Thursday, July 28, 2005

Update your blog, please

One of the more interesting things about blogging software is that it allows for instant publishing. Just a year ago or so, putting something out on the Web took at least a few minutes and required some moderately complex content-management software. Go back 10 years, and publishing required days, if not weeks, and you had to go through a person called a "publisher," who owned the equipment that printed content.
Now everything is so easy, so fast.
So you sort of have to wonder about those blogs that never seem to update.
The expophile blog, which covers trade shows, has an interesting post that points to one such offender. Take a look. Then check to see when was the last time your favorite blog was updated. For that matter, check to see when was the last time you updated your Web site.
(Note: Expophile posts anonymously. I'm not crazy about that in a medium that promotes conversation and transparency. I'm not a regular reader of Expophile, so it's possible that he/she has already given some compelling reason to hide -- perhaps a hostile boss. Regardless of that shortcoming, Expophile is worth looking at if you follow B2B trade shows. Although I think TSMI is a more interesting read.)

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  1. AnonymousJuly 28, 2005

    You're cool. Will you come to my house once a week and kick my ass?


    I'm such a sucker for someone who pushes someone else to write.

  2. Hi Paul:

    Thanks for your kind words about Expophile. The decision for it to go anonymous was not any more complex than that we were initially writing it among three of us as a test foray into blogging, and weren't giving such issues much thought.

    It has since taken on a life of its own, which has been a pleasant surprise.

    That said, as referenced in my Thursday post, I strongly feel that blogging--while rooted in social media--is a medium with great utility beyond the individual poster (and can in fact be hindered by that constraint).

    Until weblogs have been more completely explored and understood, I don't believe that anyone should be following rules about what they should or should not be.

    At the same time, I understand those who want to know who's writing. After all, even the biggest media conglomerates have by-lines.

    Other than being nettled by the "rules" thing, there's never been a conscious avoidance of "going public"--honestly, you're only the second person who's asked.

    So, given that I've been the primary author of Expophile over the past three months, I guess that makes me "him" (I guess it's better than being "Hootie").

    My name is Ted Doyle, and I'm a senior partner at FuelDog Media. I can only hope that world is better off knowing the truth (I feel so free!).

    Thanks again.

  3. Hi Ted,
    Thanks for saying hello.
    And thanks for sharing your name.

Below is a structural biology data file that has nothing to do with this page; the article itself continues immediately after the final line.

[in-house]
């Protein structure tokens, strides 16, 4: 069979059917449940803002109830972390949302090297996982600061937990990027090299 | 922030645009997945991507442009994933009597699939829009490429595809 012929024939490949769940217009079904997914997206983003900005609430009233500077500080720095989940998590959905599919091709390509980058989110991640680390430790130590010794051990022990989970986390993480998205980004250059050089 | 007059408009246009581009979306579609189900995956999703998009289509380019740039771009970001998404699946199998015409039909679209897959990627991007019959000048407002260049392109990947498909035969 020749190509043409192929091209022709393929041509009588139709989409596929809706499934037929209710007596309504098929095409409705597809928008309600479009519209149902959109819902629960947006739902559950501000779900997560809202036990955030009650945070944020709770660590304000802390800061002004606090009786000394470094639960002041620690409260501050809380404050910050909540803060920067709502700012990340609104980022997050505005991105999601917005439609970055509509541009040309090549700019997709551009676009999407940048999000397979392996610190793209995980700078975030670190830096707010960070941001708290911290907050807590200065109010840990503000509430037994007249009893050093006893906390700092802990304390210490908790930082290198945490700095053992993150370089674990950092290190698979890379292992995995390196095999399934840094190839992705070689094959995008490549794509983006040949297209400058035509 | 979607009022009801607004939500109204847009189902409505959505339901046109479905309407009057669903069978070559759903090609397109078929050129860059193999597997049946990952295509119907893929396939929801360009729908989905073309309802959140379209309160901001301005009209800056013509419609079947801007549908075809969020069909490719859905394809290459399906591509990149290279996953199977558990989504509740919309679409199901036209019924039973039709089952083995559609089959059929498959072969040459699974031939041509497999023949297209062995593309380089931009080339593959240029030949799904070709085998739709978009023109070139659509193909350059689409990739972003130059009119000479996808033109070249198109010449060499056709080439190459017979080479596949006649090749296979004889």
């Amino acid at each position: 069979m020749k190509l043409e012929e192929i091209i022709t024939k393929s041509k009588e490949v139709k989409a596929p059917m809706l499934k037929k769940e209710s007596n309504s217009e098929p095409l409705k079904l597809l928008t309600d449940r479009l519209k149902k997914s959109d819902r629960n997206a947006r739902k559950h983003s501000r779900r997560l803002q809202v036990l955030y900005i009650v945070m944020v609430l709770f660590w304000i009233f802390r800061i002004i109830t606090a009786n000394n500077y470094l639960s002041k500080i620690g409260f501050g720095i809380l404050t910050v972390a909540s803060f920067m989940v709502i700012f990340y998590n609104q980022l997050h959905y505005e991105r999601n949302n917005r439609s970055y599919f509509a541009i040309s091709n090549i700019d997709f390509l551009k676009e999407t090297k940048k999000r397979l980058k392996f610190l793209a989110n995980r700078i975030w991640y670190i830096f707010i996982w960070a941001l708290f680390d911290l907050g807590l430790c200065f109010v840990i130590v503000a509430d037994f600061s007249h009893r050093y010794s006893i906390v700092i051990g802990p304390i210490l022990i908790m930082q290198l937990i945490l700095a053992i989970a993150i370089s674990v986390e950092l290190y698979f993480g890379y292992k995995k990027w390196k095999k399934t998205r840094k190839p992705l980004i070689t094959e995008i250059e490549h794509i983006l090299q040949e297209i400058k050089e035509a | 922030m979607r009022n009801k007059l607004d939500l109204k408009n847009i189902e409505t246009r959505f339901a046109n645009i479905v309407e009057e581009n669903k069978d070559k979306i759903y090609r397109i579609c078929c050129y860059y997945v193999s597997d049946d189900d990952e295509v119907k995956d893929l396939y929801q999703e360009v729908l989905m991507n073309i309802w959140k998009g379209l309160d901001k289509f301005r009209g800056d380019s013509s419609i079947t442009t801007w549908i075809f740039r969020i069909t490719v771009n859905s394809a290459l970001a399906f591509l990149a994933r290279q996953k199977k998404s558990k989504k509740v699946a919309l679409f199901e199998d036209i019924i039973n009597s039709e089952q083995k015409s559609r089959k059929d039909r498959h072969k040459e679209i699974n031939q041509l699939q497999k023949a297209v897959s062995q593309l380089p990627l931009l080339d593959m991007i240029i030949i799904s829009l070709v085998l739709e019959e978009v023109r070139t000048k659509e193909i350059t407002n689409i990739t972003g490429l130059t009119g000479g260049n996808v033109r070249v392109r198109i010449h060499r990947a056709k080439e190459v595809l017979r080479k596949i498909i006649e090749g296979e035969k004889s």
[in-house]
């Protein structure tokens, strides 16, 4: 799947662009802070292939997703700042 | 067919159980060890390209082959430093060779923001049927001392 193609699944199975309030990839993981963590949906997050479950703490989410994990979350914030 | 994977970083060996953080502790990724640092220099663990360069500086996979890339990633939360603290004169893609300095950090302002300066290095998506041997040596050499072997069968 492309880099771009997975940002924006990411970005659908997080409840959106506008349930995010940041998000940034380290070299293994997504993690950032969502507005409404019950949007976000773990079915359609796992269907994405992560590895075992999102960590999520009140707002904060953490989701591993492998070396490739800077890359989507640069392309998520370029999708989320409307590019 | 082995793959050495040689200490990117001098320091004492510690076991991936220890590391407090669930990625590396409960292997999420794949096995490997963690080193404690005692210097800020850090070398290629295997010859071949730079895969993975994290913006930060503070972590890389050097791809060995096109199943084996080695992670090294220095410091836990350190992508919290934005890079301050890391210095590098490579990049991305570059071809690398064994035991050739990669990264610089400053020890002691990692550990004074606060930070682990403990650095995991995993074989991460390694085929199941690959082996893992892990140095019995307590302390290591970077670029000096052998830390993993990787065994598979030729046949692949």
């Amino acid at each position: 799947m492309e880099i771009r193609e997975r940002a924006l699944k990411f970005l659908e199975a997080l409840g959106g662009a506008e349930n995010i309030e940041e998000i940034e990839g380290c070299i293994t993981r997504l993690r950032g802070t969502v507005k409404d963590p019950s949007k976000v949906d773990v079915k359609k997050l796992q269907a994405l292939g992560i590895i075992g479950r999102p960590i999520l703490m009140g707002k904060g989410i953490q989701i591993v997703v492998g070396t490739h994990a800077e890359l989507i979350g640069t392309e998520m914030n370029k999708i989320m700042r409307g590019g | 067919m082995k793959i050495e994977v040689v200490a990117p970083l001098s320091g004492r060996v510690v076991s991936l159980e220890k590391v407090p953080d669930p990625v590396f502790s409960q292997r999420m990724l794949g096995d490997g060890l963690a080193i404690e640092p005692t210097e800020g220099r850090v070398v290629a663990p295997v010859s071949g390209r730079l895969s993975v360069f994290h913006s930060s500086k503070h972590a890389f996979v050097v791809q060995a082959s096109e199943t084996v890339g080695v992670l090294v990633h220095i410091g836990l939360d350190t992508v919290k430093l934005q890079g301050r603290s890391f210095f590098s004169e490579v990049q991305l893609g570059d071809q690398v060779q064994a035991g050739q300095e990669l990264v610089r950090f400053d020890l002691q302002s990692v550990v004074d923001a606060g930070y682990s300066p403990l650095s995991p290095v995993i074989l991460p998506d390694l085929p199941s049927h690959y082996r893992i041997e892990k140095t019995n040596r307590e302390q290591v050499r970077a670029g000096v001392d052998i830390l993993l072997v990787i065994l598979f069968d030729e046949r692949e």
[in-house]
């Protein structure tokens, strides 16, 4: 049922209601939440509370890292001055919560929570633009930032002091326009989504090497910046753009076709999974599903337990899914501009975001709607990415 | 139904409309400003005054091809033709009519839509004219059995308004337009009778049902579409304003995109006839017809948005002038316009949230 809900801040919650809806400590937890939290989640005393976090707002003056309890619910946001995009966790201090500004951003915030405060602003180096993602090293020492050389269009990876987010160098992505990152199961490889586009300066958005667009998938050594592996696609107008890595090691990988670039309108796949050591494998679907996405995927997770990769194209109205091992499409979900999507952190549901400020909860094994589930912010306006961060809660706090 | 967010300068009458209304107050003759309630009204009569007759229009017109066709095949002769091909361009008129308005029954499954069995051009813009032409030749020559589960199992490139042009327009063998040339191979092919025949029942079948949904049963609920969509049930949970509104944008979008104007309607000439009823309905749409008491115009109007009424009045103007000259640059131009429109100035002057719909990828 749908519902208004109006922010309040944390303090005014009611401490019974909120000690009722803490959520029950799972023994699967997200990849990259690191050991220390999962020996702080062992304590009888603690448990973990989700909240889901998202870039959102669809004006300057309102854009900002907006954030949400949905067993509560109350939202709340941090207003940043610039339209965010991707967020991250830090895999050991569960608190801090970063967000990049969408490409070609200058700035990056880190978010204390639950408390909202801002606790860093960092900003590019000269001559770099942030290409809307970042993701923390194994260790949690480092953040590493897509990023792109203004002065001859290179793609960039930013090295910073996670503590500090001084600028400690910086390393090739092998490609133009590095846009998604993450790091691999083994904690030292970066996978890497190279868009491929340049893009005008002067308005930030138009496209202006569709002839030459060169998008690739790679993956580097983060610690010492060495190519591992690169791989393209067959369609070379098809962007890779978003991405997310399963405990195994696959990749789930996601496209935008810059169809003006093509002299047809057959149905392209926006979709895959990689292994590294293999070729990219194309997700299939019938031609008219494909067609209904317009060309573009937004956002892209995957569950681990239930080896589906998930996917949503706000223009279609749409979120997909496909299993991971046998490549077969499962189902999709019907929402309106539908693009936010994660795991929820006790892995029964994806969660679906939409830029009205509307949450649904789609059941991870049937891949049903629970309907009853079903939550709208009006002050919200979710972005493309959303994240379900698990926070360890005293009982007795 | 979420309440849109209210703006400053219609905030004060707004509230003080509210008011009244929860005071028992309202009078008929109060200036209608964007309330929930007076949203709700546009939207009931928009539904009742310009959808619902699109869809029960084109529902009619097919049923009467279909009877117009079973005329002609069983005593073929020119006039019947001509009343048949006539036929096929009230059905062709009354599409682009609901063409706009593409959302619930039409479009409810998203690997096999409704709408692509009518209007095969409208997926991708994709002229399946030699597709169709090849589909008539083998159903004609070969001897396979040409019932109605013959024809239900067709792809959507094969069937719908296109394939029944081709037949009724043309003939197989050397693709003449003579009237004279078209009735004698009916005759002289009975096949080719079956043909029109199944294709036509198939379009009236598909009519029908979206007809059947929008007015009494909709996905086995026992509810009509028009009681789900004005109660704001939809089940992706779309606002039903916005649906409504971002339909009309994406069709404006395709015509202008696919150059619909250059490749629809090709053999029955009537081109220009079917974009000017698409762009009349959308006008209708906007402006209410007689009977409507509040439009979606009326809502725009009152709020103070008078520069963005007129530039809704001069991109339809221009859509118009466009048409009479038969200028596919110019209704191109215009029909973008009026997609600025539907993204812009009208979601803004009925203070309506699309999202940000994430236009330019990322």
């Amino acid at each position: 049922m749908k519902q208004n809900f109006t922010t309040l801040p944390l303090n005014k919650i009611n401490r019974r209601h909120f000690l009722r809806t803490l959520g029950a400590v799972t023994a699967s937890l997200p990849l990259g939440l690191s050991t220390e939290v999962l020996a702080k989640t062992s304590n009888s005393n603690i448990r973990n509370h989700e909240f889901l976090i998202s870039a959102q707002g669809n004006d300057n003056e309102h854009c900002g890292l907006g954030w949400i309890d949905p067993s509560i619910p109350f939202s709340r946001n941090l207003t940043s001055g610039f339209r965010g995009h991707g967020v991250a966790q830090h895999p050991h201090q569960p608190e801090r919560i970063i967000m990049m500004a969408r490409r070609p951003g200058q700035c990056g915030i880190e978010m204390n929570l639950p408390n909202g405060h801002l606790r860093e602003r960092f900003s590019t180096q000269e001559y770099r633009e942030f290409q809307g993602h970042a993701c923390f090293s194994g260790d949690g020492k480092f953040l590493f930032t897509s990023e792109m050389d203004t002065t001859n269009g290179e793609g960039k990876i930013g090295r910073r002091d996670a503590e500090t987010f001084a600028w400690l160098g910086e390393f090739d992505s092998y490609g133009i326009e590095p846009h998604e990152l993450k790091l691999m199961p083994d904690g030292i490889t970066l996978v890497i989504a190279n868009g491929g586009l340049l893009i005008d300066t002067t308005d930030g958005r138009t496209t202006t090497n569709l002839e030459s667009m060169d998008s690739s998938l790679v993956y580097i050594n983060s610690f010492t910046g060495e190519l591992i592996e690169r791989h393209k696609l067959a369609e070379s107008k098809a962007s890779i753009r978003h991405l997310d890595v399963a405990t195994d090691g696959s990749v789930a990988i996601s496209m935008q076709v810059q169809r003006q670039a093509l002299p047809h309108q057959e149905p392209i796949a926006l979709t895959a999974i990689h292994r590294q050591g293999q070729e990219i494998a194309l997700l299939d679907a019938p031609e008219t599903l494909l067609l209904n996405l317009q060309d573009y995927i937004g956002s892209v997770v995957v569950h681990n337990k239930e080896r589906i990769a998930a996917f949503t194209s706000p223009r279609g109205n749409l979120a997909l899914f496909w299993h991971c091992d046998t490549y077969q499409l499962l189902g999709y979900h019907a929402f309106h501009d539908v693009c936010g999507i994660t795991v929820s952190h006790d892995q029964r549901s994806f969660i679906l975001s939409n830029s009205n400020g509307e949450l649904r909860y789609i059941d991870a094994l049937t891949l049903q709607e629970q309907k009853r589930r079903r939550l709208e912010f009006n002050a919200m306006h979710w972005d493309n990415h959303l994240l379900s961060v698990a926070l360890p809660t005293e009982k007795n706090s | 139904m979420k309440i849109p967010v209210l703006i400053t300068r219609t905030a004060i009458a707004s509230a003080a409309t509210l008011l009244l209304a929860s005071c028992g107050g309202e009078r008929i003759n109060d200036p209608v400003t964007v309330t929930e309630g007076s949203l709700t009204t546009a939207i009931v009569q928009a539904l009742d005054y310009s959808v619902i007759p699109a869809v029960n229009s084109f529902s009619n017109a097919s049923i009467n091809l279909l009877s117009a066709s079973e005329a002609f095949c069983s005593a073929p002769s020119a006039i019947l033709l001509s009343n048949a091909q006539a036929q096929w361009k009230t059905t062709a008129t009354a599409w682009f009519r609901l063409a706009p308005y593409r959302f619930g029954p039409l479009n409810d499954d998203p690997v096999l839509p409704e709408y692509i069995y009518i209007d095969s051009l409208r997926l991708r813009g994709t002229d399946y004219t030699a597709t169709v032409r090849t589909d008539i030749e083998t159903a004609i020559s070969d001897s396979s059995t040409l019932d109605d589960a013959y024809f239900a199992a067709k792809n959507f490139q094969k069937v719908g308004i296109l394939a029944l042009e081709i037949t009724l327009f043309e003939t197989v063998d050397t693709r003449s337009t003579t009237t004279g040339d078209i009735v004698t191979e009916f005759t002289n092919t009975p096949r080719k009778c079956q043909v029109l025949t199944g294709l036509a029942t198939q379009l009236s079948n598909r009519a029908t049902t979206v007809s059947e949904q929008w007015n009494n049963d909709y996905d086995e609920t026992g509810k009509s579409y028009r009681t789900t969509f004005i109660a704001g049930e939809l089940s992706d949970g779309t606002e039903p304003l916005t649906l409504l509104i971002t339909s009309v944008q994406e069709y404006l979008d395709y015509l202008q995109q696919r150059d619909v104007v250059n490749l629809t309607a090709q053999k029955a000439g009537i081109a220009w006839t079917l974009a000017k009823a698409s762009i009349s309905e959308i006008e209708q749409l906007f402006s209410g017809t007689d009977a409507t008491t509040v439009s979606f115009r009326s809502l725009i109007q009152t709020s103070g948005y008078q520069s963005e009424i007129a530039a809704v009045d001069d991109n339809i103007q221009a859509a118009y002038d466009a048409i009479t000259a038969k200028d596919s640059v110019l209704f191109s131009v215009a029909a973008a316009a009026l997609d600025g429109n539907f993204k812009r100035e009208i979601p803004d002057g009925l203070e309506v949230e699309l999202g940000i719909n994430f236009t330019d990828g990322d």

I too try to stay away from the idea of imposing rules on blogging. But I do have my preferences (for example, we both prefer that bloggers post fairly often.)
    I'm a regular reader of a few anonymous blogs...but I like to see an explanation of why someone chooses to keep their name a secret. Because if blogging has a "rule," it's that we try to be transparent.

  4. Thanks Paul, I love unsolicited testimonials. I owe you a beer. Especially as I hijack your blog for the next few moments ;0

    For the record, I guess I'm the "first person who asked" about the Expophile's identity, although apparently not politely enough. I didn't phrase my opinion in the form of a question.

    To Ted's point, "rules" are by their very nature contentious. There are a lot of blogs out there that don't follow "rules" including many I subscribe to and read regularly with no trackback or comment mechanisms. A good example is that I don't know who writes MarketingVox. But in their case, I don't care. I know it's just a newsfeed with some basic analysis and they're not taking a position on anything. It's just reporting.

    I do have some issues with how FuelDog (Expophile's parent) has been promoting blogs to trade show organizers. But those are just my opinions (although shared by most A-list bloggers). I still linked to FuelDog and included them in my blogroll. I might have linked to them more often had Ted "outed" himself sooner, but the anonymity was bugging me because I've been out there promoting transparency.

    However, there's a bigger picture for the long term. Simply having Expophile out there allowed myself, them and others to start and have a discussion about what we think are workable models for show and conference blogs. And having the discussion at all is a big improvement over having our head in the sand and ignoring the potential of a new medium as our industry so often does. We are usually the latest of the late adopters.

    As it stands today, we still don't have enough regular bloggers in the show & conference arena to field a baseball team. My wish is for more blogs in our field which would enable more discussion and more controversy.

    Besides, sometimes it's just fun to make ripples. And it's even more fun to make waves.

    I'll add that I've created a blog session that I'm moderating at our industry's top conference this December (IAEM). Brendan McSheffrey, one of FuelDog's senior partners, is on that panel, along with Toby Bloomberg and Kevin Holland.

  5. Hi Rich,
    Thanks for stopping by and saying hello.
    I'll look forward to reading about that IAEM session on your blog in December. And perhaps by then you'll get your wish, and there will loads more trade-show bloggers to share their thoughts too.